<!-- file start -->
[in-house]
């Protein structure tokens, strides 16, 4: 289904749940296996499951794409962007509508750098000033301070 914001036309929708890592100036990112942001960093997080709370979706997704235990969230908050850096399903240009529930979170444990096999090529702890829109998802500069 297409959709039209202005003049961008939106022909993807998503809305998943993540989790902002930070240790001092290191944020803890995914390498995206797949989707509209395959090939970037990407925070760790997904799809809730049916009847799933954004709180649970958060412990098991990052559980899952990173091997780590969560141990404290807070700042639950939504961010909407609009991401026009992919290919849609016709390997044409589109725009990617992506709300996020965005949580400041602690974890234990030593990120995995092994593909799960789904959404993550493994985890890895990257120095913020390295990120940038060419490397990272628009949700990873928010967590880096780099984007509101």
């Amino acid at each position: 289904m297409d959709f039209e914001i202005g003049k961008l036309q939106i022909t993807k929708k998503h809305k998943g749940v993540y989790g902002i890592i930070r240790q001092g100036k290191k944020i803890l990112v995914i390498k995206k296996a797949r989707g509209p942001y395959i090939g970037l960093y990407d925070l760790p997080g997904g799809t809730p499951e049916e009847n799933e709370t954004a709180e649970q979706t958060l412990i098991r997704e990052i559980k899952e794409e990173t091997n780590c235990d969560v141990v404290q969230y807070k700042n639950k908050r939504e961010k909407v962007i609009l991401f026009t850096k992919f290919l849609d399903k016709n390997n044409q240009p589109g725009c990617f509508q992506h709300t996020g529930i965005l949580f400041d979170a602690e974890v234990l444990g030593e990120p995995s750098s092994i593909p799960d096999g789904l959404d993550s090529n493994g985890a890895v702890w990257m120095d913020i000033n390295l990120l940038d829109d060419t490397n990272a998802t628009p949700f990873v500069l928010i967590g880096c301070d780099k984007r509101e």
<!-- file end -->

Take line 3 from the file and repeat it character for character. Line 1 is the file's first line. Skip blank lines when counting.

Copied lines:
């Amino acid at each position: 289904m297409d959709f039209e914001i202005g003049k961008l036309q939106i022909t993807k929708k998503h809305k998943g749940v993540y989790g902002i890592i930070r240790q001092g100036k290191k944020i803890l990112v995914i390498k995206k296996a797949r989707g509209p942001y395959i090939g970037l960093y990407d925070l760790p997080g997904g799809t809730p499951e049916e009847n799933e709370t954004a709180e649970q979706t958060l412990i098991r997704e990052i559980k899952e794409e990173t091997n780590c235990d969560v141990v404290q969230y807070k700042n639950k908050r939504e961010k909407v962007i609009l991401f026009t850096k992919f290919l849609d399903k016709n390997n044409q240009p589109g725009c990617f509508q992506h709300t996020g529930i965005l949580f400041d979170a602690e974890v234990l444990g030593e990120p995995s750098s092994i593909p799960d096999g789904l959404d993550s090529n493994g985890a890895v702890w990257m120095d913020i000033n390295l990120l940038d829109d060419t490397n990272a998802t628009p949700f990873v500069l928010i967590g880096c301070d780099k984007r509101e």